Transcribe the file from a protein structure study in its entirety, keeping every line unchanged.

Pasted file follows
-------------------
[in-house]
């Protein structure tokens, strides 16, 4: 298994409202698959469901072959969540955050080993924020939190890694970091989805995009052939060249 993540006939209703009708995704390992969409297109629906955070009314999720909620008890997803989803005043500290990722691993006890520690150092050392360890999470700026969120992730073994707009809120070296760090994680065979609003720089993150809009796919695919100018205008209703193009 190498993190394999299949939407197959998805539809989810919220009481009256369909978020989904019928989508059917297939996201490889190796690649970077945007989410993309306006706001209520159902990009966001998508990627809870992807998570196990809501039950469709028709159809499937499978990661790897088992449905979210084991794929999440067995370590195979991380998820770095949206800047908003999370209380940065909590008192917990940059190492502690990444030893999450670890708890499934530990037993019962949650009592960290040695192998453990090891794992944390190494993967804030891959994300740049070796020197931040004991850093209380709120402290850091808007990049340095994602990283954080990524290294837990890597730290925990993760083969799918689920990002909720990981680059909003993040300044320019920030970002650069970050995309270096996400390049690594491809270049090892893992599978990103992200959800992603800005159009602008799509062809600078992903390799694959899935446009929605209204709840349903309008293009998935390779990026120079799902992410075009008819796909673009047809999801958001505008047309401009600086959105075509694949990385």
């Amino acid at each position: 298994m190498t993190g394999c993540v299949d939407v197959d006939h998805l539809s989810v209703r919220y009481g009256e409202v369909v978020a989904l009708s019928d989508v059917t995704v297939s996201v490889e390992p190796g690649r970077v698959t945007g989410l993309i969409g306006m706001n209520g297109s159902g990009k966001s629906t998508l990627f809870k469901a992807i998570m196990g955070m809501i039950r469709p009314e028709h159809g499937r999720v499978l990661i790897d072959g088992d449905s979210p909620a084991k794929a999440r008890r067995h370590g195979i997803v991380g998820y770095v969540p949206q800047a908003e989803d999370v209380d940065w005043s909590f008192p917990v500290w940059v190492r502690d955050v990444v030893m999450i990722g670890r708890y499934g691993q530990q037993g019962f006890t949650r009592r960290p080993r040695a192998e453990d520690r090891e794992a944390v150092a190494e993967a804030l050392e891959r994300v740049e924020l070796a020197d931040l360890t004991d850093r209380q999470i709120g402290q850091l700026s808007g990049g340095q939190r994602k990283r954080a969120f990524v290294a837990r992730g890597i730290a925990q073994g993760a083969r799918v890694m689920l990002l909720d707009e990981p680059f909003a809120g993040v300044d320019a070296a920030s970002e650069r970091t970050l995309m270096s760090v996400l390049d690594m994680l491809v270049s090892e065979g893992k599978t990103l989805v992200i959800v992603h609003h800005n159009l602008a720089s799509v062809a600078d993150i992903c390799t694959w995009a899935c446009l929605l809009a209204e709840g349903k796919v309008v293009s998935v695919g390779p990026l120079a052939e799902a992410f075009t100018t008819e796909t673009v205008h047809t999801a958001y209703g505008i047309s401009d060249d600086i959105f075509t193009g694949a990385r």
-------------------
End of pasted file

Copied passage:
[in-house]
């Protein structure tokens, strides 16, 4: 298994409202698959469901072959969540955050080993924020939190890694970091989805995009052939060249 993540006939209703009708995704390992969409297109629906955070009314999720909620008890997803989803005043500290990722691993006890520690150092050392360890999470700026969120992730073994707009809120070296760090994680065979609003720089993150809009796919695919100018205008209703193009 190498993190394999299949939407197959998805539809989810919220009481009256369909978020989904019928989508059917297939996201490889190796690649970077945007989410993309306006706001209520159902990009966001998508990627809870992807998570196990809501039950469709028709159809499937499978990661790897088992449905979210084991794929999440067995370590195979991380998820770095949206800047908003999370209380940065909590008192917990940059190492502690990444030893999450670890708890499934530990037993019962949650009592960290040695192998453990090891794992944390190494993967804030891959994300740049070796020197931040004991850093209380709120402290850091808007990049340095994602990283954080990524290294837990890597730290925990993760083969799918689920990002909720990981680059909003993040300044320019920030970002650069970050995309270096996400390049690594491809270049090892893992599978990103992200959800992603800005159009602008799509062809600078992903390799694959899935446009929605209204709840349903309008293009998935390779990026120079799902992410075009008819796909673009047809999801958001505008047309401009600086959105075509694949990385």
């Amino acid at each position: 298994m190498t993190g394999c993540v299949d939407v197959d006939h998805l539809s989810v209703r919220y009481g009256e409202v369909v978020a989904l009708s019928d989508v059917t995704v297939s996201v490889e390992p190796g690649r970077v698959t945007g989410l993309i969409g306006m706001n209520g297109s159902g990009k966001s629906t998508l990627f809870k469901a992807i998570m196990g955070m809501i039950r469709p009314e028709h159809g499937r999720v499978l990661i790897d072959g088992d449905s979210p909620a084991k794929a999440r008890r067995h370590g195979i997803v991380g998820y770095v969540p949206q800047a908003e989803d999370v209380d940065w005043s909590f008192p917990v500290w940059v190492r502690d955050v990444v030893m999450i990722g670890r708890y499934g691993q530990q037993g019962f006890t949650r009592r960290p080993r040695a192998e453990d520690r090891e794992a944390v150092a190494e993967a804030l050392e891959r994300v740049e924020l070796a020197d931040l360890t004991d850093r209380q999470i709120g402290q850091l700026s808007g990049g340095q939190r994602k990283r954080a969120f990524v290294a837990r992730g890597i730290a925990q073994g993760a083969r799918v890694m689920l990002l909720d707009e990981p680059f909003a809120g993040v300044d320019a070296a920030s970002e650069r970091t970050l995309m270096s760090v996400l390049d690594m994680l491809v270049s090892e065979g893992k599978t990103l989805v992200i959800v992603h609003h800005n159009l602008a720089s799509v062809a600078d993150i992903c390799t694959w995009a899935c446009l929605l809009a209204e709840g349903k796919v309008v293009s998935v695919g390779p990026l120079a052939e799902a992410f075009t100018t008819e796909t673009v205008h047809t999801a958001y209703g505008i047309s401009d060249d600086i959105f075509t193009g694949a990385r």